- Photography + Interview by Ryan Handt
- Words by Cam Elkins
With his Dad a pilot with the Dutch Air Force, Rob grew up around engines. As did his father and Grandfather, too. “They basically both were always wrenching on old bikes, cars and everything else that had an engine basically”, say Rob of his family’s automotive pedigree.
Being in the military, Rob moved around a bit and back in the 70’s his family were stationed in Canada about 2 hours north of Winnipeg. He was 2 years old when the moved into the NATO Air Force Base.
Shortly after the move, Rob’s Dad bought him his very first motorcycle, a 1971 Honda QA50. “It had those small 12-inch wheels with these really fat tires”, remembers Rob. His Dad taught Rob and his brother to ride it and they regularly took it through the prairies as soon as they were able.
As he grew older, Rob’s taste in bikes matured through Yahama XT 500s and Honda XRs. “I then went into a phase where I had a whole bunch of CB’s: 350’s, 550’s 750 fours. Those where cheap back in the 80’s man.”
After tearing around town on near-disposable Japanese bikes, he acquired a healthy number of falls. Out of the 15 or so falls he had 5 ended up with bone breakage, include a protruding collar bone. “I basically would crash ‘em all. My brother would help me get another bike road ready and would already say, ‘Well that’ll last another two weeks.’ I was just really young, reckless and simply did not look far ahead enough I guess.” It was only when his brother got a Harley-Davidson that he started to get a bit more relaxed.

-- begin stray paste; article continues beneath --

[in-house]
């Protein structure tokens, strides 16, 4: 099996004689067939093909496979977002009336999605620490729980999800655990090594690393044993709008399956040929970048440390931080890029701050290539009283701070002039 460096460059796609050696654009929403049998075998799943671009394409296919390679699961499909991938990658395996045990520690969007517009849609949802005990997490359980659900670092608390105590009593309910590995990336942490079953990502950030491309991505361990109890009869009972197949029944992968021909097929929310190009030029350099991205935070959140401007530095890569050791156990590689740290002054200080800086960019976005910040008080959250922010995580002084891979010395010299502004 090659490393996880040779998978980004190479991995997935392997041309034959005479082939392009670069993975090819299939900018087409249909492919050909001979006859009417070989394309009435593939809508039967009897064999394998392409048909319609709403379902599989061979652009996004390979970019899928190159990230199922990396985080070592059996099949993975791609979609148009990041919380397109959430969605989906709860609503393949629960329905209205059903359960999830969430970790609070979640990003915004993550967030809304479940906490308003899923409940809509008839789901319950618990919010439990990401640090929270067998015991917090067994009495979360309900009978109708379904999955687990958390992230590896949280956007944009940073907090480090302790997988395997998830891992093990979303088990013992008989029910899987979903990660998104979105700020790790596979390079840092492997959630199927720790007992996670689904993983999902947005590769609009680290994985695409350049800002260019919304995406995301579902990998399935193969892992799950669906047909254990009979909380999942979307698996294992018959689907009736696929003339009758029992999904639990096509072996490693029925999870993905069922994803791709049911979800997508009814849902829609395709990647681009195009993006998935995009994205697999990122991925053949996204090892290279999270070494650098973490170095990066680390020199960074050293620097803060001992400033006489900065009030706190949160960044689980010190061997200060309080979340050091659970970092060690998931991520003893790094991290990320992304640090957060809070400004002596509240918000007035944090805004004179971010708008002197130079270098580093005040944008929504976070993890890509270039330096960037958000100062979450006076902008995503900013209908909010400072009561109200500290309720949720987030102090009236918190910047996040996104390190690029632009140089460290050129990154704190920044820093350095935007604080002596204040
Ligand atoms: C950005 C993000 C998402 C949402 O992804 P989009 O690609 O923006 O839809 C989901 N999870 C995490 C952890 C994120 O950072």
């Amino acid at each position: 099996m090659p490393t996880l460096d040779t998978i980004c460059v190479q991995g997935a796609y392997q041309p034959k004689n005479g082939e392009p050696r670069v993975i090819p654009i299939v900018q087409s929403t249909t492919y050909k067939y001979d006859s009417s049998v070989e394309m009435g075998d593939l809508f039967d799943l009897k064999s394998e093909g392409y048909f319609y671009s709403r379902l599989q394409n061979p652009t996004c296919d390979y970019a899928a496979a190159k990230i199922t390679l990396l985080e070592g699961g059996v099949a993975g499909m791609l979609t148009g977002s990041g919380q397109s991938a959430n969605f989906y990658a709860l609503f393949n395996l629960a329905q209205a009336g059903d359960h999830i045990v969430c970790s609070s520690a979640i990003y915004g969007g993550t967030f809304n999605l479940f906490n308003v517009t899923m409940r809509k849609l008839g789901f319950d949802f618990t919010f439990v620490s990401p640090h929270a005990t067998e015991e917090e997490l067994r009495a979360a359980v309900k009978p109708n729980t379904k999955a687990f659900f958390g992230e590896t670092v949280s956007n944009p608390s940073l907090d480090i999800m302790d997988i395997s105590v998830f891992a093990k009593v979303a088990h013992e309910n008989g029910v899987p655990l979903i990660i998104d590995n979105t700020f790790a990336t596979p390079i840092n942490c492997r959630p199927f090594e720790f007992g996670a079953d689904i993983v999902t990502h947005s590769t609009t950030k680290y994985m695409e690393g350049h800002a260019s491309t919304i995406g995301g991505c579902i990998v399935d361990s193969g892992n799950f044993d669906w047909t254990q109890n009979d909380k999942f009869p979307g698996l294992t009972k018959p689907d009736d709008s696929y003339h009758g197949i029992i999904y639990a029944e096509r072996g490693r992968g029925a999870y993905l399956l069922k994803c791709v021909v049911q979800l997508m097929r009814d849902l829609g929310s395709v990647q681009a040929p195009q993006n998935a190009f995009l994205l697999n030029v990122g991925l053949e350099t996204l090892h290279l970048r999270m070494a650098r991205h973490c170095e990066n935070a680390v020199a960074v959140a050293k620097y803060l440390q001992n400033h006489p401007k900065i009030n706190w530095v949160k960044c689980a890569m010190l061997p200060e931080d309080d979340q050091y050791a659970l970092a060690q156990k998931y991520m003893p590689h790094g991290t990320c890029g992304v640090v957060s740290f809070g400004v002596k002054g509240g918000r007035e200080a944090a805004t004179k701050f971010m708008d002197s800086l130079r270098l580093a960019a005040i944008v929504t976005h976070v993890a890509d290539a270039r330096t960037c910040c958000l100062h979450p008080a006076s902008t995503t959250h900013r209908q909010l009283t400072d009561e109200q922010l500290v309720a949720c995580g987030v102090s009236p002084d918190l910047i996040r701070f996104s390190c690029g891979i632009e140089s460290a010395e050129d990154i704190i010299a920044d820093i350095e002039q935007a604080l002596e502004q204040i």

“My brother, who was always the far better wrencher than I am (he has an Italian Classic Car Restoration shop back in Holland now) got himself a Harley first and he chopped it up a bit. I would always drop off my CB at his place and beg to take the Harley out.”
Flash forward to today and Rob now has three Harleys, including a hardtail bobber stashed over in LA at a friend’s place for riding during regular work trips there.
“It actually took quite a while before I could afford my first Harley. It was always the dream though. Harleys are cool.”
During a ride on the El Diablo Run, Rob met Walter Gemeinhardt from Kickstart Cycles in Hackensack, New Jersey. On the ride Rob had has some engine trouble (and another fall) and Walter and a bunch of other boys from Jersey stepped up and helped Rob out. “Those guys are all are good mates now; we actually all just rode the last EDR back in June 2015 again. “